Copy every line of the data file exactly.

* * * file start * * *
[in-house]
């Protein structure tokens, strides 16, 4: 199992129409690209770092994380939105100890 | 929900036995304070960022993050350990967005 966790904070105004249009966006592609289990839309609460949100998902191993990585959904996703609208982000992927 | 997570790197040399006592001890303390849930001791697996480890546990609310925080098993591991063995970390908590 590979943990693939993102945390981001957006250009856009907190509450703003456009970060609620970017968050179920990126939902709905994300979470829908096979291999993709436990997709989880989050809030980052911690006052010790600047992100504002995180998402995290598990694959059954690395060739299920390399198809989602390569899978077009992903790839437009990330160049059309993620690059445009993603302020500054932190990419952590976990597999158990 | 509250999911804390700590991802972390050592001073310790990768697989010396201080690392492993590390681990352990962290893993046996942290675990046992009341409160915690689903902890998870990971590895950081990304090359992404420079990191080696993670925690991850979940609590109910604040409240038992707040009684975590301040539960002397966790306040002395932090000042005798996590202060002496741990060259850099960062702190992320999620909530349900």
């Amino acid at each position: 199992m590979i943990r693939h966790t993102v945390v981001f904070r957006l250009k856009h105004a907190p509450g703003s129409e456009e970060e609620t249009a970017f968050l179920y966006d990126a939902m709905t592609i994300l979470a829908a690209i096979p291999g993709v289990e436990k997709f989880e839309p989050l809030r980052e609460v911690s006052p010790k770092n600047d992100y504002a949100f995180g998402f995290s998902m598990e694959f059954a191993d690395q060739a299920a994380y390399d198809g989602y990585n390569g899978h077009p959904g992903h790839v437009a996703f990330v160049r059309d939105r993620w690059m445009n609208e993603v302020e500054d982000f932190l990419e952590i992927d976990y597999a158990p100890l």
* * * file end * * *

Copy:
[in-house]
């Protein structure tokens, strides 16, 4: 199992129409690209770092994380939105100890 | 929900036995304070960022993050350990967005 966790904070105004249009966006592609289990839309609460949100998902191993990585959904996703609208982000992927 | 997570790197040399006592001890303390849930001791697996480890546990609310925080098993591991063995970390908590 590979943990693939993102945390981001957006250009856009907190509450703003456009970060609620970017968050179920990126939902709905994300979470829908096979291999993709436990997709989880989050809030980052911690006052010790600047992100504002995180998402995290598990694959059954690395060739299920390399198809989602390569899978077009992903790839437009990330160049059309993620690059445009993603302020500054932190990419952590976990597999158990 | 509250999911804390700590991802972390050592001073310790990768697989010396201080690392492993590390681990352990962290893993046996942290675990046992009341409160915690689903902890998870990971590895950081990304090359992404420079990191080696993670925690991850979940609590109910604040409240038992707040009684975590301040539960002397966790306040002395932090000042005798996590202060002496741990060259850099960062702190992320999620909530349900």
């Amino acid at each position: 199992m590979i943990r693939h966790t993102v945390v981001f904070r957006l250009k856009h105004a907190p509450g703003s129409e456009e970060e609620t249009a970017f968050l179920y966006d990126a939902m709905t592609i994300l979470a829908a690209i096979p291999g993709v289990e436990k997709f989880e839309p989050l809030r980052e609460v911690s006052p010790k770092n600047d992100y504002a949100f995180g998402f995290s998902m598990e694959f059954a191993d690395q060739a299920a994380y390399d198809g989602y990585n390569g899978h077009p959904g992903h790839v437009a996703f990330v160049r059309d939105r993620w690059m445009n609208e993603v302020e500054d982000f932190l990419e952590i992927d976990y597999a158990p100890l």